Volume 16 • Issue 43 | March 26 - April 1, 2004

An estimated 100 years of living mostly Downtown

Barry Cohen, 72, a Southbridge Towers resident, went to his mother’s birthday party in the East Village last Monday and invited a reporter and a photographer from Downtown Express.

Rose Cohen doesn’t like to tell her age and when she came to New York from Poland as an infant with her mother and father back in 1904, they didn’t bring anything like a birth certificate, Barry said. “But the year she was naturalized in 1948, they recorded her age as 44, so that makes her 100,” he said.

Alert and sitting up straight in her wheelchair on March 15, she greeted visitors to her apartment in the Village View complex on First Ave. in the East Village.

“This is one of the best days I’ve ever had,” she said. True to form, she declined to say how old she was. “I’m 71,” said a visitor. “Ok, I’m 71 too –I wish I was,” Rose replied. She’s much more interested in the present than the past, but reluctantly reminisced a while.

When she was born, the subway was just built and horse-drawn vehicles were still common on the streets of New York.

“I lived in the Bronx but I was married in Brooklyn,” she said. “My father was a custom tailor. Before I was married I worked in a place where I did everything. I was even a model when the buyers came in. It was Lobel’s – they made blouses.”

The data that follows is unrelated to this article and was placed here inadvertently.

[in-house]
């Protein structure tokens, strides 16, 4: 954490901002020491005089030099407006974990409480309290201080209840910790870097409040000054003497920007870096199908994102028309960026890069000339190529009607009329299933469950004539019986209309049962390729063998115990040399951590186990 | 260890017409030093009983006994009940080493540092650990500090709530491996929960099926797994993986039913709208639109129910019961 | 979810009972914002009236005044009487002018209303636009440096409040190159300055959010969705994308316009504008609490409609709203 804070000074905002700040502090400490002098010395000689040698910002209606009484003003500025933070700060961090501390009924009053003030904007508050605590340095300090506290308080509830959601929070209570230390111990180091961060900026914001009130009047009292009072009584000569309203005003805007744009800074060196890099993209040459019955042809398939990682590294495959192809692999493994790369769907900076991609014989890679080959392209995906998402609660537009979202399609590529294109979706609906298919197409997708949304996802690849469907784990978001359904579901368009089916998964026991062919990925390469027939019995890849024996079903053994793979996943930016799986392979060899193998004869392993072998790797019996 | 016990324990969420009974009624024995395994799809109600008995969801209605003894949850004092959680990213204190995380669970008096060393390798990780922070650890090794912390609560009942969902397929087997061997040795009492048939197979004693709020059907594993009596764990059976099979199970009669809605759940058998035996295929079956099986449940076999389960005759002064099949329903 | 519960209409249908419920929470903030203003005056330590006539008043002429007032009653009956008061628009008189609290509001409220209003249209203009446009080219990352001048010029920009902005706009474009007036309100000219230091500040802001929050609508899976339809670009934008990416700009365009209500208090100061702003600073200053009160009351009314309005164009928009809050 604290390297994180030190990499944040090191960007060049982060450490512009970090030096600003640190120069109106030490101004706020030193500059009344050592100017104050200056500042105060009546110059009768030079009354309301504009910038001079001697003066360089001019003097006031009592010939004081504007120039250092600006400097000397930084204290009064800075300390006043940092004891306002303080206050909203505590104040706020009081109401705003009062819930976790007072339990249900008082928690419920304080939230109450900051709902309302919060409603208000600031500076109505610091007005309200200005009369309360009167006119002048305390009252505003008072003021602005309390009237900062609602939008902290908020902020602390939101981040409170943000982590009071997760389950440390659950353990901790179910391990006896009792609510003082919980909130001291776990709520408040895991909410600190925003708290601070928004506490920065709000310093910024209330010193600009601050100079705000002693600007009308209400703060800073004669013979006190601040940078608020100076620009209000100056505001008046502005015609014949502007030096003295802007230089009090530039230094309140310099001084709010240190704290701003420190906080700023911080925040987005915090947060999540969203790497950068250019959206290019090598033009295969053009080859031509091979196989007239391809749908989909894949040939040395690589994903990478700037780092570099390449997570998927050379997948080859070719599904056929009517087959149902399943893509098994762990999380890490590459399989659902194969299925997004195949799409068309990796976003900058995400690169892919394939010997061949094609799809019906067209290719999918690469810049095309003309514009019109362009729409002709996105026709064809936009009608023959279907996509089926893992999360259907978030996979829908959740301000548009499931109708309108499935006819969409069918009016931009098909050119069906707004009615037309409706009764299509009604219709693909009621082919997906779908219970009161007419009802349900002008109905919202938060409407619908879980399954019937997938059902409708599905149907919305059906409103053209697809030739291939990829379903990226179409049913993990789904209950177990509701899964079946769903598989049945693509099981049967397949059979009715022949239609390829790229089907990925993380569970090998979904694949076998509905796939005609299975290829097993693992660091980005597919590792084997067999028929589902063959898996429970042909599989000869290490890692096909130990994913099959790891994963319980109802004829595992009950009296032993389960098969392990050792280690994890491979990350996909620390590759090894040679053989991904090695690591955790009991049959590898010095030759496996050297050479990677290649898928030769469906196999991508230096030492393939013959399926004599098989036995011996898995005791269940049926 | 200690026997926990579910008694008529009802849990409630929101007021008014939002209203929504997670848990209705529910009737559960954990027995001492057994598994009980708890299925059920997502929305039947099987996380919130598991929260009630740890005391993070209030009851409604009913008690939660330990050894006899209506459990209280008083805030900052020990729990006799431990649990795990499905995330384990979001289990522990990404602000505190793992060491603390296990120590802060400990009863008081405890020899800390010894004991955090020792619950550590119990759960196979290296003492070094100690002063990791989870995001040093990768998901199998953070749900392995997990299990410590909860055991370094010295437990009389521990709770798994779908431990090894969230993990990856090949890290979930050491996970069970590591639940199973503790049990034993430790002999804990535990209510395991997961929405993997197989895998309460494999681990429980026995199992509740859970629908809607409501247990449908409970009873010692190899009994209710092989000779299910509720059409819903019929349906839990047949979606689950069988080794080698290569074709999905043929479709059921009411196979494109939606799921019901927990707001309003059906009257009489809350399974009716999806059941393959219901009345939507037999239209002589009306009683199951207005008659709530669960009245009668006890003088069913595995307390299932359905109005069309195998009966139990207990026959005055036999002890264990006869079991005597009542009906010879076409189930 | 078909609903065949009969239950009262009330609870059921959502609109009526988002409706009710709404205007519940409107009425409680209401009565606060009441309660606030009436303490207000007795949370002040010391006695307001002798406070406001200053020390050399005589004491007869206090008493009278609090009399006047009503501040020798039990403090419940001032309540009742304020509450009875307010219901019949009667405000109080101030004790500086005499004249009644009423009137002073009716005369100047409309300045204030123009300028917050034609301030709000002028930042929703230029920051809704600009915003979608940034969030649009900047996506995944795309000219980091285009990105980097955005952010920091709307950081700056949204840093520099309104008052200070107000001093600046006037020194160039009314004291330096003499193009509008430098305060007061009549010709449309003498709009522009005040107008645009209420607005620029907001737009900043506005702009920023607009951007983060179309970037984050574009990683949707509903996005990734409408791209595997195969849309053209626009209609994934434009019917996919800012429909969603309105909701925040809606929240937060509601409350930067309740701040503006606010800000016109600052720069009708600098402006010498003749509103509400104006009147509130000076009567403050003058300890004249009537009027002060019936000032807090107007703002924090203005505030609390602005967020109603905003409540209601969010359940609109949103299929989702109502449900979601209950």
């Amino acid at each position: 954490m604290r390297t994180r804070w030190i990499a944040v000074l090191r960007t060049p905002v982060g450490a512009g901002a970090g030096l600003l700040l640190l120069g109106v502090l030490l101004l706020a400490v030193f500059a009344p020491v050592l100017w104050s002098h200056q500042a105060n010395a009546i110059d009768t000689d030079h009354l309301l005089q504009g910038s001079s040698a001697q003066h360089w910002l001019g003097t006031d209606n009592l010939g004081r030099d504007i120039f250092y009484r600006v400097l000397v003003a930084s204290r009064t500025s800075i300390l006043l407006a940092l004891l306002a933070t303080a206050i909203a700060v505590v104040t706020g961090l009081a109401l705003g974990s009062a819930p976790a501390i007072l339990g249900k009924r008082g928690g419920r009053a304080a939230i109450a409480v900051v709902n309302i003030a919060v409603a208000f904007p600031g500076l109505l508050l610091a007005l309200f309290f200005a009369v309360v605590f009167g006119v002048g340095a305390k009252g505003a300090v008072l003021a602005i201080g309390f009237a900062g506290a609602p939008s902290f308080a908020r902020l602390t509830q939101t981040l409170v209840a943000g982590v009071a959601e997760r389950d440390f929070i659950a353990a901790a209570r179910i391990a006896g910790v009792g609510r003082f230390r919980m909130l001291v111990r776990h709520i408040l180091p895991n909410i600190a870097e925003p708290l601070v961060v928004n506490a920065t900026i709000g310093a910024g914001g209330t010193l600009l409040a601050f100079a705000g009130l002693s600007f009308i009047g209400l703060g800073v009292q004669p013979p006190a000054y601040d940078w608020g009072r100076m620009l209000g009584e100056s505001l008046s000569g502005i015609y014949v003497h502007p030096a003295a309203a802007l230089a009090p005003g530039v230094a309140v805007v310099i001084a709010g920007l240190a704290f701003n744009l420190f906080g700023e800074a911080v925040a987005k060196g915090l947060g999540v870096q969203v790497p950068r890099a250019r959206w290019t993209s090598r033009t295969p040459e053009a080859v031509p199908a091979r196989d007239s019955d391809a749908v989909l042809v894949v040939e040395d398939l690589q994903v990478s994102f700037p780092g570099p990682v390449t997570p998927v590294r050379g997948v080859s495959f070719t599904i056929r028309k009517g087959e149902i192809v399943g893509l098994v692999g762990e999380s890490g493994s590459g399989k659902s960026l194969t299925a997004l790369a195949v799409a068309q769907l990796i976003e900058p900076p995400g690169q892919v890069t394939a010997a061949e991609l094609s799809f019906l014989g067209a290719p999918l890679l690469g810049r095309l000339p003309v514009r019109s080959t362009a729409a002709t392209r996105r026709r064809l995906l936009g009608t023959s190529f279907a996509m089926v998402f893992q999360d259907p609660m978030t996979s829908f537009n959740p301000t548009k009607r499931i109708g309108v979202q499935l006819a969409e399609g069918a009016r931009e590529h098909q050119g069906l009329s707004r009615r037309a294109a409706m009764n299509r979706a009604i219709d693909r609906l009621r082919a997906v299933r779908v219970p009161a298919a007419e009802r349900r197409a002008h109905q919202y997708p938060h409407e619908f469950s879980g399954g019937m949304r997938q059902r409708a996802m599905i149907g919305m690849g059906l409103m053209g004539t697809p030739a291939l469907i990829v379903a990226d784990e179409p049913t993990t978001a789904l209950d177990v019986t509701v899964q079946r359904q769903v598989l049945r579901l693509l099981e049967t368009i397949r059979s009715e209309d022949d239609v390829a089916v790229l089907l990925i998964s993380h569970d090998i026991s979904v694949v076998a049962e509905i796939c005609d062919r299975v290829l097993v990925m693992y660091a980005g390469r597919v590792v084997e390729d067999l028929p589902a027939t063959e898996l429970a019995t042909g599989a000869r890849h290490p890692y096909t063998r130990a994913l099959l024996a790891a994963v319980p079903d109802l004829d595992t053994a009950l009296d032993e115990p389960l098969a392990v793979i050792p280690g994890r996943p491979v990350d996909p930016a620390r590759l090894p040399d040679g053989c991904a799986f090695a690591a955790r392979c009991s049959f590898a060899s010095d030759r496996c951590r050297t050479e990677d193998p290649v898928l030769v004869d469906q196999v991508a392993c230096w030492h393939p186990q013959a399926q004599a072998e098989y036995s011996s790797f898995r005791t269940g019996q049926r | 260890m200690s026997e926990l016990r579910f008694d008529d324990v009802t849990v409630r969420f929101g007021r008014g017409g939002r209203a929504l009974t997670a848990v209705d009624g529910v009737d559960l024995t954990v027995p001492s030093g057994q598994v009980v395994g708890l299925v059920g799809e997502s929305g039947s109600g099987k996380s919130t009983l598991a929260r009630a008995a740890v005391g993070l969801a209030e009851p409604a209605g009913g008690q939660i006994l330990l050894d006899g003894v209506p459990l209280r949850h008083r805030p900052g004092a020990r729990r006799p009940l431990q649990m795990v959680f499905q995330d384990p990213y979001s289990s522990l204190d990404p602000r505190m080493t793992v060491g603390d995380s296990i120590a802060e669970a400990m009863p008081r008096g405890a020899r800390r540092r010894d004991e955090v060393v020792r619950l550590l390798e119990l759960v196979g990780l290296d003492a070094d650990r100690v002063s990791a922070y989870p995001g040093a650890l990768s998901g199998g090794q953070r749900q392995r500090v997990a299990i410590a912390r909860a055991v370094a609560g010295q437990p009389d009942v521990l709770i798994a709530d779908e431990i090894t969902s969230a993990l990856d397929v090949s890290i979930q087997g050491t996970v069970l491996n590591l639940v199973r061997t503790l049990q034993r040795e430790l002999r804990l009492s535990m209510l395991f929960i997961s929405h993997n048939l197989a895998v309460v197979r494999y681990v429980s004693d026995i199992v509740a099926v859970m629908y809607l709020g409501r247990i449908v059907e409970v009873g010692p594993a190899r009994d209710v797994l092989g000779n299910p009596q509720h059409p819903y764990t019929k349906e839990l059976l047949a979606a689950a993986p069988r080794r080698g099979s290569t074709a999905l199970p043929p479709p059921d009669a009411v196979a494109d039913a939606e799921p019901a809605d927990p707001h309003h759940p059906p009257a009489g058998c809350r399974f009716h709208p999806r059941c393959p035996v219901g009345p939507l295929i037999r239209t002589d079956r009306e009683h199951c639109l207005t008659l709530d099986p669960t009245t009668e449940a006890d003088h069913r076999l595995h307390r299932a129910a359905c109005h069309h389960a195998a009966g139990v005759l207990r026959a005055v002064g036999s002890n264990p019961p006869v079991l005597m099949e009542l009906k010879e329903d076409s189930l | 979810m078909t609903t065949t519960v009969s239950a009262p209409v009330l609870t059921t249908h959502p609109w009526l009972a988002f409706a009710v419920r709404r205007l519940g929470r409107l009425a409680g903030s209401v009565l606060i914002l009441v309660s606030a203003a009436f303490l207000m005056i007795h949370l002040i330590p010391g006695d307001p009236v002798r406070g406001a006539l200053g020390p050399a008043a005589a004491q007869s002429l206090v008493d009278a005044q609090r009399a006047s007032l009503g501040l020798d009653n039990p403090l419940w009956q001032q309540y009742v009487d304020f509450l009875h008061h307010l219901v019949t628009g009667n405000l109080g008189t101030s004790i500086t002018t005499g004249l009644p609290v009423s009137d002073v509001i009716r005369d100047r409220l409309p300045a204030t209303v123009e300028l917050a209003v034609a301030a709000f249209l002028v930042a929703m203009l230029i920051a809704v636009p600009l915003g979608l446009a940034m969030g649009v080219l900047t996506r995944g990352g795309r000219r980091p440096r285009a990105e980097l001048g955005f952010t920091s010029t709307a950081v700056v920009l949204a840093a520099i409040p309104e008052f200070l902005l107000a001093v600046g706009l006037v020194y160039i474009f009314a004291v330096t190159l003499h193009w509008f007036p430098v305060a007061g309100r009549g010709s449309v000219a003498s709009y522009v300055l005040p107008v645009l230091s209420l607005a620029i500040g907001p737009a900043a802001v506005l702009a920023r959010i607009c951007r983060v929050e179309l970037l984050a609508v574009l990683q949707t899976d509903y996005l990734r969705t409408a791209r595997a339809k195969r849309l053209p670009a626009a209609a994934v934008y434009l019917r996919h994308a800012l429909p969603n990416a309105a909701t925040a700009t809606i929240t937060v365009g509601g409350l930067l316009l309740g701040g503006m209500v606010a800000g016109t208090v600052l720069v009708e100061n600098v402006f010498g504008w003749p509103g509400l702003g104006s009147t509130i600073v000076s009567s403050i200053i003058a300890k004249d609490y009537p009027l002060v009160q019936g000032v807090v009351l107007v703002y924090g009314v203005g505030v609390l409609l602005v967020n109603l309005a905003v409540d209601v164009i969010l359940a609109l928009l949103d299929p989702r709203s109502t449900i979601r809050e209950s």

It was there that she met her future husband, Abe Cohen, a truck driver for Lobel’s who eventually went into the trucking business for himself. They married on June 30, 1929, a few months before the Wall Street crash. Fortunately, Abe’s trucking businesses survived the Great Depression.

“We lived in Brighton Beach, but my husband had to get up at five o’clock in the morning to go to work, so we moved to New Jersey for a short time and then we moved here. I like Manhattan better. It’ll be 40 years in this apartment. We have everything here, what’s not to like,” she said.

Abe Cohen died in 1990 at the age of 87, said Barry. “If it weren’t for his smoking, he’d still be with her,” he added.

“When I was a kid I used to go to a lot of concerts,” said Rose, “Carnegie Hall – I loved that place.” Rose also remembers seeing the Dodgers play at Ebbets Field with her son during the years in Brooklyn. “It was terrible when they left, everybody was so mad at them,” she recalled.

Juana Mendez has been helping Rose get around for the past eight years. “She’s the best patient I ever had,” said Mendez.

—Albert Amateau


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